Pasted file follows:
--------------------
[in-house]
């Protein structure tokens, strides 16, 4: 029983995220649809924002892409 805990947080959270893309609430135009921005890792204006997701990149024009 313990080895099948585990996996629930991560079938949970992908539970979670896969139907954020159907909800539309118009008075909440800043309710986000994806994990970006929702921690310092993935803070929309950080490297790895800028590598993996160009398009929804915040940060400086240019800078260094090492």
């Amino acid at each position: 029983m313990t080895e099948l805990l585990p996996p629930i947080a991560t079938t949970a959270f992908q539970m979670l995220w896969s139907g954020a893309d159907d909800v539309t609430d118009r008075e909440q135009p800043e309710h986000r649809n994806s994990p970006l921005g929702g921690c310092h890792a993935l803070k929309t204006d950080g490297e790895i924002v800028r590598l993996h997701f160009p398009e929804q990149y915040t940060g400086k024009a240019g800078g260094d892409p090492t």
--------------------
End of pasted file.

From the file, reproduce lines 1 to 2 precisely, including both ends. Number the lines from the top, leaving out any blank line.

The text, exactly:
[in-house]
């Protein structure tokens, strides 16, 4: 029983995220649809924002892409 805990947080959270893309609430135009921005890792204006997701990149024009 313990080895099948585990996996629930991560079938949970992908539970979670896969139907954020159907909800539309118009008075909440800043309710986000994806994990970006929702921690310092993935803070929309950080490297790895800028590598993996160009398009929804915040940060400086240019800078260094090492």